How Will Alternative Tax Reform Plans Affect the Jones Family?
Special Report No. 49
Executive Summary Three alternative tax reform plans have been proposed to replace the current income tax system:
- the flat tax introduced by Rep . Dick Armey (R ‘I’exas) with Richard Shelby (R-Ala.) co-sponsoring the plan in the Senate (presidential candidate Sen. Arlen Specter is offering a similar plan);
- the Unlimited Savings Allowance (USA) Tax System sponsored by Senators Pete Domenici (12-N; M.) and Sam Nunn (1)-Ga.);
- and a national retail sales tax advocated by presidential candidate Sen . Richard Lugar (Rind.).
To illustrate the different tax rules and effects for individuals under the alternative plans, the Tax Foundation assisted the Cable News Network (CNN) in calculating an actual family’s tax burden — Bob and Susan Jones” of Tennessee — under each of the reform plans and comparing these burdens with the burden under the current income tax system.
The reform plans have identical goals. They seek to eliminate the biased tax treatment of saving and investment and to simplify the process of complying with (and administering) the federal tax system. However, the flat tax and the USA Tax System differ in the approach they take to relieve the tax burden on saving and investment.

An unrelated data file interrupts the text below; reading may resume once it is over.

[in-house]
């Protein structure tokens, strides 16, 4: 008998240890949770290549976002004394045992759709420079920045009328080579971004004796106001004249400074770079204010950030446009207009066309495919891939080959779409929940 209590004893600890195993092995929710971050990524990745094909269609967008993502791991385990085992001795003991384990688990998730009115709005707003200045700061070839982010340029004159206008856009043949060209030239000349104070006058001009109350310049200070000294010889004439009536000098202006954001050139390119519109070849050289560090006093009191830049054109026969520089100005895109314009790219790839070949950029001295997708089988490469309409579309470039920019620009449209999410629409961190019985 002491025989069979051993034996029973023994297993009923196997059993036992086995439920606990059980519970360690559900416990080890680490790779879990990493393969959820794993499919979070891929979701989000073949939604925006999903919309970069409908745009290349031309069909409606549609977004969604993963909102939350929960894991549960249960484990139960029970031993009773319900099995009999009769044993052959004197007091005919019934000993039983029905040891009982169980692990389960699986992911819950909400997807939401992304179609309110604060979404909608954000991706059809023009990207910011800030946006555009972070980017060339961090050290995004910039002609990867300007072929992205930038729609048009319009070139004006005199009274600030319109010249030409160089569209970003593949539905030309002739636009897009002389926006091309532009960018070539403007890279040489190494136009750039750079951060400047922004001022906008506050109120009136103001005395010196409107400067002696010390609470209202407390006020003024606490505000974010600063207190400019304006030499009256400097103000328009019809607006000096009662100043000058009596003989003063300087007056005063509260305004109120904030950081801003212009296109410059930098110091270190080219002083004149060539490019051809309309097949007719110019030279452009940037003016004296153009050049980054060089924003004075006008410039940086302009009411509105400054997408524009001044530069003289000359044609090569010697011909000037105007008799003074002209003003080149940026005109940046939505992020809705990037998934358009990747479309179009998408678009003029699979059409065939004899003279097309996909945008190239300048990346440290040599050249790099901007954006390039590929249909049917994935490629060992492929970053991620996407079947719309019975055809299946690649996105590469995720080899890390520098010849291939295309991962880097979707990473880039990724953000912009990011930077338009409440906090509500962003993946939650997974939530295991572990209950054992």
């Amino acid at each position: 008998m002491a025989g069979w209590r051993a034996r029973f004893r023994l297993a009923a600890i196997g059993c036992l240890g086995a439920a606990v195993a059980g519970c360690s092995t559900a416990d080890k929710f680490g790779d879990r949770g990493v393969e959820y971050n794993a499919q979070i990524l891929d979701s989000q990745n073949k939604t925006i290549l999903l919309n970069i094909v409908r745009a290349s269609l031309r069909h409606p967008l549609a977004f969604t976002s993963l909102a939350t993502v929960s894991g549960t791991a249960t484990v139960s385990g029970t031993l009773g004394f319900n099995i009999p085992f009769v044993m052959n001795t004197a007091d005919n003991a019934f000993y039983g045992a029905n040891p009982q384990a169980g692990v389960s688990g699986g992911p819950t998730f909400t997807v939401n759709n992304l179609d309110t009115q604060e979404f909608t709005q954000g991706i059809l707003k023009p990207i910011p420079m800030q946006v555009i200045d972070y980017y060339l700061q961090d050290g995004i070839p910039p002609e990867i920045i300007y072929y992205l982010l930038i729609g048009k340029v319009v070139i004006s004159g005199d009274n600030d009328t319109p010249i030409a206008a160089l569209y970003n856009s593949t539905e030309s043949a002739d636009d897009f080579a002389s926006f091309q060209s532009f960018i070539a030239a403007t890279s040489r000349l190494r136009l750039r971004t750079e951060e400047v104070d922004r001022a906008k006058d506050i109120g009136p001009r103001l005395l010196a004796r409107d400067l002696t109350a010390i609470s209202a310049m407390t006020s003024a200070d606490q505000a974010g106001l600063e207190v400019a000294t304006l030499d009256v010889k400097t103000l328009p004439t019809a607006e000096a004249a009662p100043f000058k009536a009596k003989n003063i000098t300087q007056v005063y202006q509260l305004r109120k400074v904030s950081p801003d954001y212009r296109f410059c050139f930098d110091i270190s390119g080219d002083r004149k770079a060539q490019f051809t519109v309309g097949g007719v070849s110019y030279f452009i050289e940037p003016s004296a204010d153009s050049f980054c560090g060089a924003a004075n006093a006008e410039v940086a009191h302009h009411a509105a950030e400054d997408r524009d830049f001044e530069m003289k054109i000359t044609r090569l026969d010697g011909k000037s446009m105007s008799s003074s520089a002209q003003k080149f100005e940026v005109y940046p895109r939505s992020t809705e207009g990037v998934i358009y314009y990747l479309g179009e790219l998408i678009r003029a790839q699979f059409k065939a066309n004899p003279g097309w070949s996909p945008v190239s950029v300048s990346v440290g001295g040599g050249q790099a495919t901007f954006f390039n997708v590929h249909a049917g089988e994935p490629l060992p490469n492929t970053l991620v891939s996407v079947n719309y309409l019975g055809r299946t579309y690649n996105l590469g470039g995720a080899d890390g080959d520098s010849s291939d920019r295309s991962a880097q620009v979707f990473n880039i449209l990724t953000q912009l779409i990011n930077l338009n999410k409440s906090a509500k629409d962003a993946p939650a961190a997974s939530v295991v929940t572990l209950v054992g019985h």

Put simply, the flat tax creates for individual taxpayers what is in effect an unlimited, back-ended individual retirement account (IRA). That is, individuals’ wage and salary income is taxed when it is earned, while any interest, dividend, and capital gains income that results from either old or new savings is never subject to tax at the individual level. And there are no tax consequences or penalties associated with drawing down one’s savings or altering the composition of a savings portfolio.
Under the USA Tax, individuals must total their wages and salaries (and also any other forms of income), but they are then allowed to deduct their new saving for the year. In effect, then, the USA Tax System operates like an unlimited, front-ended IRA. There are no tax consequences or penalties associated with altering the composition of a savings portfolio and there are no penalties associated with drawing down one’s savings. However, any new pre-tax savings that is drawn down to pay for consumption expenditures must be added to the taxpayer’s taxable income. Draw-downs of after-tax savings already accumulated under current law are not included in taxable income.
A national retail sales tax differs from the other plans in that it is collected at the point of sale. Analytically, it is similar to the USA Tax except that all expenditures are subject to tax under a sales tax —including draw-downs of existing after-tax savings and purchases with debt.